Self-driving vehicles are coming. Whether they’re six months away 20 years into the future remains to be seen, but automakers are hard at work on them, including Daimler, which just unveiled a self-driving tractor trailer at CES.
The Freightliner Cascadia will offer SAE level-two autonomy, essentially partially automated driving. Think of Cadillac SuperCruise or Tesla’s Autopilot, rival systems that fall into this category by providing steering assist, automatic braking, adaptive cruise control and more.
Cascadia will be the first truck to bring this level of capability to North American roads. Like mainstream passenger cars, the technology Daimler is offering here will work at a range of speeds, enabled by radar sensors and optical camera information.
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Taking things to the next level, the company is also working on level four capability, which would allow a truck to operate on predetermined routes completely without human intervention. This has the potential to greatly improve safety, lower shipping costs and even reduce on-road congestion by allowing trucks to more easily drive at night when there’s less traffic.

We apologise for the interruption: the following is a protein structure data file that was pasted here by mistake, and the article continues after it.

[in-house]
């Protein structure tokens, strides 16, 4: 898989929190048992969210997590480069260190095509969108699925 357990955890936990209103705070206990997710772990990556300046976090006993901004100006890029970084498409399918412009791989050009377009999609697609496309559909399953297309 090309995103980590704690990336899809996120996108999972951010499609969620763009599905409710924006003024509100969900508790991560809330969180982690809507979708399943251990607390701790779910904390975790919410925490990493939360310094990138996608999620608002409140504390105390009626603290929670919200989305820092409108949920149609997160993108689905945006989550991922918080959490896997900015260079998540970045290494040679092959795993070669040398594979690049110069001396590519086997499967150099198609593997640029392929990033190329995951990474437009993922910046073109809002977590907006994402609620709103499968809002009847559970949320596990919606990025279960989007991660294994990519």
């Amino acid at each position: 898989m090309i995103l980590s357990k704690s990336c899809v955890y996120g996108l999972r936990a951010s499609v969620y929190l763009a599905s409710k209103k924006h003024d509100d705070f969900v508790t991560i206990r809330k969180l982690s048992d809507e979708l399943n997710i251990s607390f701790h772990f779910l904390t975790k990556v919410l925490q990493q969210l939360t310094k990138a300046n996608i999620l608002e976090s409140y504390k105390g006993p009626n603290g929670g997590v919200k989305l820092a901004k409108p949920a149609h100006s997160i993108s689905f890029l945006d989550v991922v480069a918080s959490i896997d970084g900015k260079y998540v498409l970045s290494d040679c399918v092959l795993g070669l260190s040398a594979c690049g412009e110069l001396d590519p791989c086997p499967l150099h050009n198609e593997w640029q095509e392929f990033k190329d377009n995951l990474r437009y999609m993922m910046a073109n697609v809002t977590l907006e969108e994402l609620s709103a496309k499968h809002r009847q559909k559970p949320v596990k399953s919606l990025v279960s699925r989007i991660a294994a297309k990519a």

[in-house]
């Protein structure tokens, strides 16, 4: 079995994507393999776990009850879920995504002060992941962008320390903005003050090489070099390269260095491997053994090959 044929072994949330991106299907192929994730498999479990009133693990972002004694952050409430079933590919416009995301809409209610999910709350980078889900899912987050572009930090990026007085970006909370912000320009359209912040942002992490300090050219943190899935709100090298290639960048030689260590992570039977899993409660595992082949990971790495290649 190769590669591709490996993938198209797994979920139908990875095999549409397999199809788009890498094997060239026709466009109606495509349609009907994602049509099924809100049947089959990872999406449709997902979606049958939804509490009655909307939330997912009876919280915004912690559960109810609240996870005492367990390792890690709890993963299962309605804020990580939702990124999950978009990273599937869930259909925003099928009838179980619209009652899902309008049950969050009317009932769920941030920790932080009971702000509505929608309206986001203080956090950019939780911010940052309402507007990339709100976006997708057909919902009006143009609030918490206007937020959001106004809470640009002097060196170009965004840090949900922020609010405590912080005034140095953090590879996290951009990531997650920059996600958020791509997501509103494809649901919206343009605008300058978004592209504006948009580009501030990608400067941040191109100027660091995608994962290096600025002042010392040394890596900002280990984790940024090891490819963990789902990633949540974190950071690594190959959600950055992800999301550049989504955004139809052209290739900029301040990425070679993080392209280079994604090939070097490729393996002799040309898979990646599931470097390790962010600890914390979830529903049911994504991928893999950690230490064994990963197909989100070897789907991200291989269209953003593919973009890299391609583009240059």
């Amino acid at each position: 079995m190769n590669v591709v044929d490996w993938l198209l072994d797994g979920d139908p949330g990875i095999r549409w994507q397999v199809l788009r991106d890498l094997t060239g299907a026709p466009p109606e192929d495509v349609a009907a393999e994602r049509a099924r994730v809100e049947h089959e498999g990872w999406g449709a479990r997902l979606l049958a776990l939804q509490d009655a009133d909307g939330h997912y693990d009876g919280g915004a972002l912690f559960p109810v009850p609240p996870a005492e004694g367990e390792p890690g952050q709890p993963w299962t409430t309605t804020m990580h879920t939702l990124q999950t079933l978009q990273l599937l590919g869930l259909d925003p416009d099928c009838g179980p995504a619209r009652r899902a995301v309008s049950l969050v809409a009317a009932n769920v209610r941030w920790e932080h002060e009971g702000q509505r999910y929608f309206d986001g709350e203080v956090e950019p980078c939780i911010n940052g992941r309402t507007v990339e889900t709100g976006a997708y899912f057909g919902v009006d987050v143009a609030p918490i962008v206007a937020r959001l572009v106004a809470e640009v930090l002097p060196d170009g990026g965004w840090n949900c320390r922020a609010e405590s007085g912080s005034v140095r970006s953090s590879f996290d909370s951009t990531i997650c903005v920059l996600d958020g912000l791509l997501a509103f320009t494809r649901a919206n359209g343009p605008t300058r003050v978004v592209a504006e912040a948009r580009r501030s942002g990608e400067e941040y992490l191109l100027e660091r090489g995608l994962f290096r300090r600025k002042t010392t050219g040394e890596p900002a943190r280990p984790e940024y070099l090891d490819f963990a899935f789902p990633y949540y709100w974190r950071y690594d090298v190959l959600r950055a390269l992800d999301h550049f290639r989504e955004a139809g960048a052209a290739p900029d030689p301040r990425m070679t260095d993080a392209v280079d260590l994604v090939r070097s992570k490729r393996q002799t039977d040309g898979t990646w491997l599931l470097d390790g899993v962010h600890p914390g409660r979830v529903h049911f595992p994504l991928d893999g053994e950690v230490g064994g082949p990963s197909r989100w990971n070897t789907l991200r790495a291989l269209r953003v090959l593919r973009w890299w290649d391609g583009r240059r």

Self-driving cars could be the next paradigm-shifting transportation technology. Having a personal vehicle drive you to work in the morning is potentially an incredibly useful feature, but the benefits of this could pay even bigger dividends in the commercial-vehicle market.
Daimler Trucks is investing around $570 million to create 200 jobs to bring fully automated, SAE level four trucks to market within the next 10 years. the center of this activity is the company’s new bus and truck research center in Portland, Oregon, though work will also be done in Stuttgart, Germany as well as Bangalore, India to help them achieve this ambitious goal.
The Freightliner Cascadia, with level-two autonomy, is scheduled to launch later in 2019.
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